Amendment Could Give Brown’s Tax Hike Plan Priority on Ballot
Democratic legislators are seeking to amend a budget trailer bill (SB 1039) included in a fiscal year 2012-2013 spending agreement with Gov. Jerry Brown (D) that likely would give a compromise tax hike initiative higher placement on the November ballot, the Sacramento Bee's "Capitol Alert" reports (Siders, "Capitol Alert," Sacramento Bee, 6/25).
Details of Spending Deal
Brown and Democrats recently agreed on a budget deal that would:
- Eliminate Healthy Families -- California's Children's Health Insurance ProgramÂ -- and move the 880,000 children enrolled in the program to Medi-Cal, California's Medicaid program;
- Reduce state child care assistance by 8.7%, which would reduce the number of slots available to low-income families by 10,600;
- Reduce In-Home Supportive Services workers' hours by 3.6%;
- Phase in a two-year time limit for newÂ beneficiaries to find work under CalWORKs, the state's welfare-to-work program; and
- Require higher graduation ratesÂ for colleges and universities to qualify for state college aid and reduce financial aid to college students.
Details of Compromise Tax Hike Plan
The budget deal relies on voters approving a compromise tax hike initiative, developed by Brown and supporters of the "Millionaires Tax." If the ballot measure is not approved, deeper budget cuts could be triggered (California Healthline, 6/22).
The compromise tax hike plan would:
- Increase the personal income tax by one percentage point for individuals who earn $250,000 annually or couples who earn $500,000 annually and by two percentage points for individuals who earn $300,000 annually or couples who earn $600,000 annually;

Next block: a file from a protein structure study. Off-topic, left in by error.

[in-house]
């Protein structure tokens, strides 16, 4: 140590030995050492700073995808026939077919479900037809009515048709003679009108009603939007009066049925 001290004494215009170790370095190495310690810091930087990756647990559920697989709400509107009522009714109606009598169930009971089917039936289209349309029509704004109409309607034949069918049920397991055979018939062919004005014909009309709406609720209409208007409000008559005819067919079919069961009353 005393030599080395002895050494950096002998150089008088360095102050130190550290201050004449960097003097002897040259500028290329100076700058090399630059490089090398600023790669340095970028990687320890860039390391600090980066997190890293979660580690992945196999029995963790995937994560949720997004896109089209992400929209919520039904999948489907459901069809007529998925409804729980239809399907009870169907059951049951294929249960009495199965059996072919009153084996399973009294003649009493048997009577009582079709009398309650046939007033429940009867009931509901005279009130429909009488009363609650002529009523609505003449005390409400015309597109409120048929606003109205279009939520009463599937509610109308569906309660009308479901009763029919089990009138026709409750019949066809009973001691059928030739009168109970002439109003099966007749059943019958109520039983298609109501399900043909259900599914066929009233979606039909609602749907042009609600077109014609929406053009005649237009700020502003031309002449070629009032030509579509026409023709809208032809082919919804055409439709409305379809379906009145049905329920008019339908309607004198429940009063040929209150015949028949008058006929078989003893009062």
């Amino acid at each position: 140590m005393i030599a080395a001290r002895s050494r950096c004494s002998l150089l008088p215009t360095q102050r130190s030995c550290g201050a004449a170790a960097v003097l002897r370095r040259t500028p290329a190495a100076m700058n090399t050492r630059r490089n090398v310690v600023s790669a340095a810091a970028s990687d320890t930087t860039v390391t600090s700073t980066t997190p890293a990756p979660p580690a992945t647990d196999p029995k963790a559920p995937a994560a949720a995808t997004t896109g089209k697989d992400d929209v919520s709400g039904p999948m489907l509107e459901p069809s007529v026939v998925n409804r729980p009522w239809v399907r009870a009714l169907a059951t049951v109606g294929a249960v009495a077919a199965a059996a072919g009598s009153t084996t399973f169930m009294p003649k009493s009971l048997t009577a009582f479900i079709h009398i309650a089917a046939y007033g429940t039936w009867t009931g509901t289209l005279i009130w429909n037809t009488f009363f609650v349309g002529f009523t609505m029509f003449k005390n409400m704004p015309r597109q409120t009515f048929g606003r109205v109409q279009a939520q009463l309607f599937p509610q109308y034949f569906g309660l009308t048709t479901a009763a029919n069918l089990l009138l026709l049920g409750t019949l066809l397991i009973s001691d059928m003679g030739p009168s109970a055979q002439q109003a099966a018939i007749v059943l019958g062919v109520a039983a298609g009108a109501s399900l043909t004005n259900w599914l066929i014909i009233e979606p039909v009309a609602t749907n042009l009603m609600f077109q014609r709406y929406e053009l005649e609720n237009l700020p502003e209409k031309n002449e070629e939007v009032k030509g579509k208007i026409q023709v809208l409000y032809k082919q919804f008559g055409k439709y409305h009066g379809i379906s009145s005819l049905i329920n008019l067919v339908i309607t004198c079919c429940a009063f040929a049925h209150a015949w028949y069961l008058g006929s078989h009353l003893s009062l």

- Extend the income tax increases on wealthy residents from five to seven years; and
- Increase the sales tax by a quarter of a cent.
The sales tax hike would expire in four years.
The tax would raise an estimated $9 billion over the next fiscal year (California Healthline, 6/21).
Details of Amendment
The amendment proposed by Senate Democrats would move bond measures and constitutional amendments to the top of voting ballots "because of the profound and lasting impact these measures can have on our state," according to the legislation ("Capitol Alert," Sacramento Bee, 6/25).
In 2010, California's statewide ballot listed constitutional amendments in the order they qualified.
If passed, the amendment likely would ensure that the compromise tax hike plan would receive prominent placement on the ballot because it is a constitutional amendment.
The compromise tax hike plan likely would be listed above a rival tax increase proposal by attorney Molly Munger, which is not a constitutional amendment and was among the last proposals to qualify for the ballot (Yamamura, Sacramento Bee, 6/26).
Munger's tax hike proposal,Â called "Our Children, Our Future," aims to raise income tax for all residents, with highest earners seeing the largest hike. Most of the revenue would support education programs (California Healthline, 6/21).
Nathan Ballard -- spokesperson for Munger's tax increase plan -- said the amendment is "like changing the rules of the game in the seventh inning" (Sacramento Bee, 6/26).This is part of the California Healthline Daily Edition, a summary of health policy coverage from major news organizations. Sign up for an email subscription.